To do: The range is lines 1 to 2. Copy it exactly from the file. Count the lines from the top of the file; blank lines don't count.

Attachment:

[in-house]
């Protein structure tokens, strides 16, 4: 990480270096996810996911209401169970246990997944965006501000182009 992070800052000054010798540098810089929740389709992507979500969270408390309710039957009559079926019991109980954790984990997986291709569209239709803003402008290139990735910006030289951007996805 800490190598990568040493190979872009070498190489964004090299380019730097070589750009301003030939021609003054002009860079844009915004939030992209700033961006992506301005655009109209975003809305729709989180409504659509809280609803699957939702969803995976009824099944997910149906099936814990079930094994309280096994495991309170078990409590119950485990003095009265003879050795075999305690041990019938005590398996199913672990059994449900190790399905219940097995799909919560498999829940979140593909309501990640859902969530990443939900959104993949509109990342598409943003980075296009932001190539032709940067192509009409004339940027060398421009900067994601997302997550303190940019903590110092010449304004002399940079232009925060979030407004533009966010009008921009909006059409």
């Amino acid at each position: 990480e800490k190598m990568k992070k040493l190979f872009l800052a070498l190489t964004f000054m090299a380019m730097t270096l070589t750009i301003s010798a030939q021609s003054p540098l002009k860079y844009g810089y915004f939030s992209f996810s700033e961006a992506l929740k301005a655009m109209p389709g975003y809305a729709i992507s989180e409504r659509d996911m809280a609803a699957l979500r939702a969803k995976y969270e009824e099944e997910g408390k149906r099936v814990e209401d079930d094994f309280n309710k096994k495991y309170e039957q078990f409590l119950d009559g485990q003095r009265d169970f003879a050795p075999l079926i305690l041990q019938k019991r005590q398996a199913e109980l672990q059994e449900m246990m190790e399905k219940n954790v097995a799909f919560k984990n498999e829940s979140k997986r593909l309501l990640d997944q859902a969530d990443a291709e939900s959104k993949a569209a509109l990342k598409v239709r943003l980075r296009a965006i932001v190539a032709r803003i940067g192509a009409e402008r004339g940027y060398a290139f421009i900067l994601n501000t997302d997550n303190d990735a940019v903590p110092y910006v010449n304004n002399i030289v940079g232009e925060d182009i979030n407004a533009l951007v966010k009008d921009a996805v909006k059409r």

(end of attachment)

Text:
[in-house]
């Protein structure tokens, strides 16, 4: 990480270096996810996911209401169970246990997944965006501000182009 992070800052000054010798540098810089929740389709992507979500969270408390309710039957009559079926019991109980954790984990997986291709569209239709803003402008290139990735910006030289951007996805 800490190598990568040493190979872009070498190489964004090299380019730097070589750009301003030939021609003054002009860079844009915004939030992209700033961006992506301005655009109209975003809305729709989180409504659509809280609803699957939702969803995976009824099944997910149906099936814990079930094994309280096994495991309170078990409590119950485990003095009265003879050795075999305690041990019938005590398996199913672990059994449900190790399905219940097995799909919560498999829940979140593909309501990640859902969530990443939900959104993949509109990342598409943003980075296009932001190539032709940067192509009409004339940027060398421009900067994601997302997550303190940019903590110092010449304004002399940079232009925060979030407004533009966010009008921009909006059409």